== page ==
So You Want to Make Dead Mormons Gay…

A satirical web site has gone up inviting users to help the “many Mormons throughout history [who] have died without having known the joys of homosexuality.”  You enter a name, click a button, and the deceased will then somehow have the chance denied them in mortality.

I think this is a great idea.  Seriously.

The only problem is, this web site’s method isn’t truly analogous to what Mormons do in their temples at all.  Here would be a far closer parallel:

Users would first have to do research to identify their own ancestors who died without being able to try homosexuality.  After all, your motive in this project is to bless those whose lives led to your own.  This will require dozens and even hundreds of hours of interviews, online research, and contacting vital records departments.

Once you’ve identified your ancestors, you can’t simply click a button, though.  You must travel to a certain special place dedicated to this work, which will require you to set aside a few hours, on average.  Once there, the work itself involves a simple ritual, but one that must be done precisely, and repeated for each ancestor.

If you care about your departed forefathers being able to enjoy the same things you’ve been blessed to enjoy, then this effort should be a small price to pay.

I genuinely hope that the creators and users of this site will upgrade their satire and find a richer spiritual experience through their service, as millions of Latter-day Saints find in baptism for the dead.  Then, I think, we’ll have more to talk about.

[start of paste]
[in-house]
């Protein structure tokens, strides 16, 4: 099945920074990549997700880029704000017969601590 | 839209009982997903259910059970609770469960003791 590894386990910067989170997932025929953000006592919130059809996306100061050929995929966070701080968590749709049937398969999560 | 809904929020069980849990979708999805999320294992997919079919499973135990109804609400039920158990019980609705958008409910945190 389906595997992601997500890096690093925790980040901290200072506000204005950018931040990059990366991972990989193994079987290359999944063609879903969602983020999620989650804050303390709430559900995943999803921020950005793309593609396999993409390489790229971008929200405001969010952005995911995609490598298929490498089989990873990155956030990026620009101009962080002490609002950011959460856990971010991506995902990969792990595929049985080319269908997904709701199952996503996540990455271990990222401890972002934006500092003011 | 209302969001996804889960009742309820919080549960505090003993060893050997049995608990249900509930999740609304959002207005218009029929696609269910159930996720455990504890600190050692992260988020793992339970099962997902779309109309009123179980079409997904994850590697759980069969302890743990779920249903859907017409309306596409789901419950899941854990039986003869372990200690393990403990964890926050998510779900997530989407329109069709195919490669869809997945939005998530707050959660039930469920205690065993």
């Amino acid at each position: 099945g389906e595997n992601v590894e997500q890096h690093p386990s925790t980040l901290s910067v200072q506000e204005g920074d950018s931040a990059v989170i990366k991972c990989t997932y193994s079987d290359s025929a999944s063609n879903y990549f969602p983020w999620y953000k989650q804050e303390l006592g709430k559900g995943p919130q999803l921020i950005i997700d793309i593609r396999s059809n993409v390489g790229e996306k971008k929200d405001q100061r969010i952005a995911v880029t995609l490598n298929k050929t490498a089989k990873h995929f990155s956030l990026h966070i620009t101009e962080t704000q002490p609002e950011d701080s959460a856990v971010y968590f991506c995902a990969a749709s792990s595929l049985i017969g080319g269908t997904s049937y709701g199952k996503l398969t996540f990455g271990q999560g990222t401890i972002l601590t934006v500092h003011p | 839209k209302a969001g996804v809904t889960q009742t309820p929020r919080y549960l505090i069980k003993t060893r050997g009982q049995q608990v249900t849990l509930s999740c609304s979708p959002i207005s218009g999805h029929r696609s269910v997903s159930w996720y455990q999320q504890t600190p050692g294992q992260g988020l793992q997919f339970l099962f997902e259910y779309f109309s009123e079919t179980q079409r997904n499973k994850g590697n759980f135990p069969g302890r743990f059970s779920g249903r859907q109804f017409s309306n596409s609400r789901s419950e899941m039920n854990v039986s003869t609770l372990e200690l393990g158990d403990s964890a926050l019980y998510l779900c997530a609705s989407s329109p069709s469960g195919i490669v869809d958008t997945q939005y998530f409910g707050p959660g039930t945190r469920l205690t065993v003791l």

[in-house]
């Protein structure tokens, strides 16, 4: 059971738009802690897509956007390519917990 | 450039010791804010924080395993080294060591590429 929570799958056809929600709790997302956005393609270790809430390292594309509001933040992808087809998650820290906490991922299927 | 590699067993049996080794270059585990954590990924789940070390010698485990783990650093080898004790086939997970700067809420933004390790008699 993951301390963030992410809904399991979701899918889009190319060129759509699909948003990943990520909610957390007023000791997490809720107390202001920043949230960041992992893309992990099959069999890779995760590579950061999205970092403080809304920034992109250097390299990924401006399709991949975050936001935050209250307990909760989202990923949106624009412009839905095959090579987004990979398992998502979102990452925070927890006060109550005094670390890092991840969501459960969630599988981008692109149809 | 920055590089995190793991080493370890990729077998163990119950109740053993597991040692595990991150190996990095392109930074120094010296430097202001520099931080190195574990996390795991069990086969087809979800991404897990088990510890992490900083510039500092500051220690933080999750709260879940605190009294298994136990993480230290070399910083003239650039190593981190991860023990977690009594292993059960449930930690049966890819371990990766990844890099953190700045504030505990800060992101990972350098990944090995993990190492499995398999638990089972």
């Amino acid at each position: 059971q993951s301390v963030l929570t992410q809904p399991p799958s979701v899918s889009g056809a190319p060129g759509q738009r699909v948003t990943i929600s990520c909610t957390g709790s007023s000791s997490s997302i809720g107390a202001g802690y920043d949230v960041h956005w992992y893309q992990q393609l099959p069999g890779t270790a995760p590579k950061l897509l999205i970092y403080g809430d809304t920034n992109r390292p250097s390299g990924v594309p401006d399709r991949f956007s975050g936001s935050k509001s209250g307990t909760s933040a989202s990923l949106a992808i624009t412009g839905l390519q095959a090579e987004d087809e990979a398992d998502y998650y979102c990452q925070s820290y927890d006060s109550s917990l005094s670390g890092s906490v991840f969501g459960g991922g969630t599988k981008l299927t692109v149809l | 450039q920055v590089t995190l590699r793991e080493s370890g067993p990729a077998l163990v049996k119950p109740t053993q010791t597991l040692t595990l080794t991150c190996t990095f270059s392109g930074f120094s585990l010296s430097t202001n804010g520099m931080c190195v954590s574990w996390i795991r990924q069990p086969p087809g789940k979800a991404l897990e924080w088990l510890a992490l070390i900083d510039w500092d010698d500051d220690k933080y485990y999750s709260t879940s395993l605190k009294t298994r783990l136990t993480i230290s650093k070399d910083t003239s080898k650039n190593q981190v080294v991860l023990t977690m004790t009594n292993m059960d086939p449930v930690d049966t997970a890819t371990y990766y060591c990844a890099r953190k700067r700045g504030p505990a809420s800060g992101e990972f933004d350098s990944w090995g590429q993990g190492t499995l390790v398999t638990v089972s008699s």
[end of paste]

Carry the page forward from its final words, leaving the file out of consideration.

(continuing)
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3 comments on “So You Want to Make Dead Mormons Gay…

  1. Doesn’t this kind of undermine the whole “being gay is not a choice” meme? I assume that our non-gay ancestors are being given the choice to convert in the afterlife, and are not having “gayness” forced upon them.

    Of course, that’s the whole element of the discussion taking place in the media about the doctrine of baptism for the dead that’s being left out of the discussion: they don’t want to argue about the doctrine as WE teach it, they would much rather discuss their mistaken understanding of our doctrine, in which agency plays no part. If you try to assert that agency is an essential part of our teaching about the doctrine, then they just declare it a stupid doctrine not worth discussion at all and then they move on to some other topic.

  2. Mark–good call. Their satire isn’t really that effective, because it so little resembles what they claim to be making fun of. That’s why I said it’s a great idea–if they want to do their satire right, they’ll end up learning a lot about us and better respecting what we do.

  3. you’re both right in a way, but i think that those holocaust victims quite often have not had their work done for them by their descendants, but it has been more like recording basically random names.

    i think that their understanding of the non-existent choice re baptism for the dead does build on the understanding that gayness isn’t a choice, either. personally, i have no choice about being dull instead of gay. ;)

    i think “famous dead mormons” is a better satire.

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